Even to this date, my ISP (broadband) wants me to install their troubleshooting software, and even when I first got the service, they said that they had a toolbar that needed to be installed. I called them liars to "their face" (so to speak, I was on the phone). For broadband connections, as well as dialup, you don't need the software that ISPs want you to install. Both types connections can be installed manually within the network area.
So presuming that you don't have spyware, malware, adware, etc on your computer in the "classic sense", most likely these popup stuff is coming from software that your ISP had you install, again presuming that they had you put software on your system.
You should use Firefox, because they have good add-ons that prevents things. I tested AVAST Internet Security. The Antivirus is great, I'm using it (the free version), but their Internet Security Firewall is substandard.
I use to use Comodo IS, but left it, not because it was bad, per se, but the Interface was too convoluted, and they force the user to answer too many questions. For instance, I might have said that program "X" was AOK to run with program "A" starting it. But later it would ask it again. I'd tell it that program "X" was an allowed program, but even in their configuration area, under "run", they had only "ASK" and "BLOCK", no allow. In order to prevent the questions from coming up again and again, the user had to go in manually and put an exception in. This should have been done automatically, when the user said it was an allowed application. For COMODO users... yes, I tried the training mode, and that didn't help, and yes, I downloaded the newer version, as well as running tests on different computers, even after reseting the computer. It is a COMODO issue, not my computer.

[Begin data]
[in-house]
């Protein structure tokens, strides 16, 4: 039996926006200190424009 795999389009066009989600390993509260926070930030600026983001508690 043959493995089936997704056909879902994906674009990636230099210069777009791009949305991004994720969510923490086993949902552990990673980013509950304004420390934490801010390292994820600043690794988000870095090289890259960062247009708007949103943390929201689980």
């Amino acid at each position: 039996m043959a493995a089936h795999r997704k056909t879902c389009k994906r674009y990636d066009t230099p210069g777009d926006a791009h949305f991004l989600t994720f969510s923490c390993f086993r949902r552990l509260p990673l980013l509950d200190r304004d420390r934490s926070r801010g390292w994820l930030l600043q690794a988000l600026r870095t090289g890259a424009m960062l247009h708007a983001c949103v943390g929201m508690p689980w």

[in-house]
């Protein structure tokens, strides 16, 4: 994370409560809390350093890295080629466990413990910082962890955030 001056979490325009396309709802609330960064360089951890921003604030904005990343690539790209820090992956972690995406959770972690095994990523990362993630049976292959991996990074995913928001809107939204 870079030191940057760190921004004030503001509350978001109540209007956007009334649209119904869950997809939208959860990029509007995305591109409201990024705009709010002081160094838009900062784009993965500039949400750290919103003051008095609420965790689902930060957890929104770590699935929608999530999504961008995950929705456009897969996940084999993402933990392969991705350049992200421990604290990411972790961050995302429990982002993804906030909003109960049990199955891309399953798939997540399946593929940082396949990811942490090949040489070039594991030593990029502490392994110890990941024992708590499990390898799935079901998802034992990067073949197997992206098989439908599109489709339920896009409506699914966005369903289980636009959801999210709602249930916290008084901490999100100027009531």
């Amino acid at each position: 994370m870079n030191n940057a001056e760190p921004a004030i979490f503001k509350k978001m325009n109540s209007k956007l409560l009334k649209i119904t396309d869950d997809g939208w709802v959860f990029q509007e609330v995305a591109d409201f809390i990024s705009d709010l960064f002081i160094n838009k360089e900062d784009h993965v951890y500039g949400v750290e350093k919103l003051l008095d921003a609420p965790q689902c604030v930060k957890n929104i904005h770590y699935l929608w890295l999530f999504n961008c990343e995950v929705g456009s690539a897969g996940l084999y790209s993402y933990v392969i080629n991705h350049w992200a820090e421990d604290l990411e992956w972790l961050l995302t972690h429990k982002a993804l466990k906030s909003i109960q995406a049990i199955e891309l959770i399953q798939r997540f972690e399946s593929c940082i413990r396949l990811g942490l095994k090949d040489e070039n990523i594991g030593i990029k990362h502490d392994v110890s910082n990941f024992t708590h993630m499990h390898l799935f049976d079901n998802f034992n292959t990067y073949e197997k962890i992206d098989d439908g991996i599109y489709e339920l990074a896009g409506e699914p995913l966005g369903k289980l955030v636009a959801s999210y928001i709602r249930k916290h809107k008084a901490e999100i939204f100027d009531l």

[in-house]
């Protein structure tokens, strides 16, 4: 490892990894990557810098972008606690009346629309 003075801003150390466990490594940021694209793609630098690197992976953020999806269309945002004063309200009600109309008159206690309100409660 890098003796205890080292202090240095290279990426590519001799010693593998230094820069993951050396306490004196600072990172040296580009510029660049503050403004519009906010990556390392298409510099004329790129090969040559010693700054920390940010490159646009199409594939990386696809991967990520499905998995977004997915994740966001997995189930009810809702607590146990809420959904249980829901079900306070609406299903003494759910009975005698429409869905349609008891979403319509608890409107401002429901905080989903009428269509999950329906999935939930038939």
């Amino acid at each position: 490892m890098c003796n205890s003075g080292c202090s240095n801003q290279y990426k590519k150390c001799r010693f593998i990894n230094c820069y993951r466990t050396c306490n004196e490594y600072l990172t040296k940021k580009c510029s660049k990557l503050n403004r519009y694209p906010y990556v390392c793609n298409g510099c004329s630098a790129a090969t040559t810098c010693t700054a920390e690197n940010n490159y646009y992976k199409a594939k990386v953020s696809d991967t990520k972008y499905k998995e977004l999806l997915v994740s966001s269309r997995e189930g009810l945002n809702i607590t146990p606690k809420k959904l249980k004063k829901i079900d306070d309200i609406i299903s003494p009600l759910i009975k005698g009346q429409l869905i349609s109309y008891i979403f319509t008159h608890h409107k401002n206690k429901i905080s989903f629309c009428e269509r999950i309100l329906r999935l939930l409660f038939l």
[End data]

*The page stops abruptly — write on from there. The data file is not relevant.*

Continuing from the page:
Ok, all that being said, just some things for thoughts:
1. Uninstall the "Driver Updater program", since things started after you installed it. See if that helps. Even if it does, I suggest you do at least #2, and in fact all other steps anyway.
2. Uninstall the software that your ISP may have insisted on you installing, as said, it isn't need. Don't take no as an answer from your ISP. My ISP tried the same "stuff" with me. My ISP tried that with me, and I got them, because it wasn't required by the TOS, and plus I know how to create connections without their software.
3. To be safe, backup all the files you consider critical (e.g. *.DOC, *.XLS, etc)
4. Do a deep scan with AVAST.
5. Do a scan with MALWARE blaster.
6. Do a scan with SuperAntiSpyware.
7. Do a scan with Spybot Search and Destroy.
8. Defender is just an updated version of MSE, which Microsoft has already admitted is just intended as a base line, not full protection like programs such as AVAST. Individuals using MSE/Defender is just looking for trouble. Accordingly, it was reported:
Now, Microsoft has said it sees Security Essentials as merely the first layer of protection, advising customers to use additional, third-party antivirus... Holly Stewart, senior program manager of the Microsoft Malware Protection Center, told Dennis Technology Labs that Microsoft made a decision to switch to what it calls a "baseline strategy".
Best of luck.